Of course, when you go to the link now, you get a 404 error. However, it was too little, too late for spoiler seekers and probably a few innocent bystanders. It’s not totally clear how long the premature piece was allowed to languish in full glory on Food & Wine’s site—anywhere from 15 minutes to a few hours—but after the link was posted at Television Without Pity, the piece was yanked swiftly. It would be remiss of me not to remind you (or tell you for the first time) that Gail Simmons, one of the Top Chef judges, holds a position at Food & Wine.

Since it was already gone by the time I made my usual rounds on those discussion boards, helpful TWoPpers emailed me the full story and, yeah, Food & Wine made a boo-boo.

Of course, since I have no desire to drag you wonderful people out there in the dark down the destructive path to Spoilerdom, I am not going to tell you what the piece said. However, Eater will. Click through at your own risk.

The Zagat Facade

Slate’s Bryan Curtis went out to dinner with Tim and Nina Zagat, and—brace yourself—it was awesome! It turns out that producing one of the most influential restaurant guidebooks in the country gives you all kinds of crazy access to delicious food, and you get treated like the major commercial factors that you are. (Or, as Curtis so eloquently puts it, surveying New York restaurants with the Zagats “is a bit like sailing the coast of South America with Ferdinand Magellan.”)

The problem with the story is that it’s a pretty poor value. After reading through it, you don’t really feel as though you know the Zagats any better than you did at the outset, nor do you know more about New York restaurants, how the Zagat guide really works, or just about anything else. Tim and Nina begin—and remain—opaquely pleasant throughout.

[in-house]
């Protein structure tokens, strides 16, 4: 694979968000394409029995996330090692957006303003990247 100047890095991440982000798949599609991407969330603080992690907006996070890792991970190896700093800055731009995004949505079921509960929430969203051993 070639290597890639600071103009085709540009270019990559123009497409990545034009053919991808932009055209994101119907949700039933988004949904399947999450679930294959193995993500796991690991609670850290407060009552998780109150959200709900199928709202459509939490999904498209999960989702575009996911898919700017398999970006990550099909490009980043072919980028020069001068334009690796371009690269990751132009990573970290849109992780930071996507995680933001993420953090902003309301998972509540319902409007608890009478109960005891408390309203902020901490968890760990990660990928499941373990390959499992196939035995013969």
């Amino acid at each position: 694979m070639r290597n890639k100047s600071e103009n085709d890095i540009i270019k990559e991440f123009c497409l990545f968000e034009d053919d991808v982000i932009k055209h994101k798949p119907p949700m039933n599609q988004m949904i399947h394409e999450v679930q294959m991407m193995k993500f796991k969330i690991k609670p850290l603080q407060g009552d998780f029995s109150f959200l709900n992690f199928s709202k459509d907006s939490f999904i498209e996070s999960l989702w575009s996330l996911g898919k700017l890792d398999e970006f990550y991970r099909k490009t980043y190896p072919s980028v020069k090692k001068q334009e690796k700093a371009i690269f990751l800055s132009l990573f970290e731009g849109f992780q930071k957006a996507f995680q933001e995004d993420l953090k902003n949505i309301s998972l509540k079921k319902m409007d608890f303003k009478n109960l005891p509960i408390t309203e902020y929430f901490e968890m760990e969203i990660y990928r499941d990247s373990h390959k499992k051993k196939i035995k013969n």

Very little light is shed upon their personal feelings or palettes, both of which were much more thoroughly explored in a controversial old episode of Iron Chef. Fans might remember the episode where the Zagats popped up as guest judges—they seemed to be viscerally and inappropriately craving a hamburger (or at least a good old-fashioned flank steak) instead of the wacky delicacies cooked up by chefs Masaharu Morimoto and Bobby Flay during their Rock Crab Battle.

The fascinating point about the Zagat guide, however, is how irrelevant the Zagats’ personal palettes are to the guides’ success. In fact, this wisdom-of-the-mob thing is a point that Curtis makes near the back end of his story, if rather quietly. Because it suggests that a more interesting article would have dining out with some of the multitudes of faceless diners whose clipped little comments (the “hearty vegetarian fare” will fill you up but “won’t empty your wallet”) actually make the Zagat empire thrive.

Virtual Vacations, Food-Blogging Style

For those of us chained to our desks this month and longing for a midwinter escape, the Internet has provided the second-best thing: Travel vicariously with your favorite food bloggers as they nibble their way around the world, sampling the wares in foreign markets, tasting the goods at cafés and street stalls. It’s not quite the same, I’ll grant you that, but in the midst of a rainy January day, it may be the next-best thing.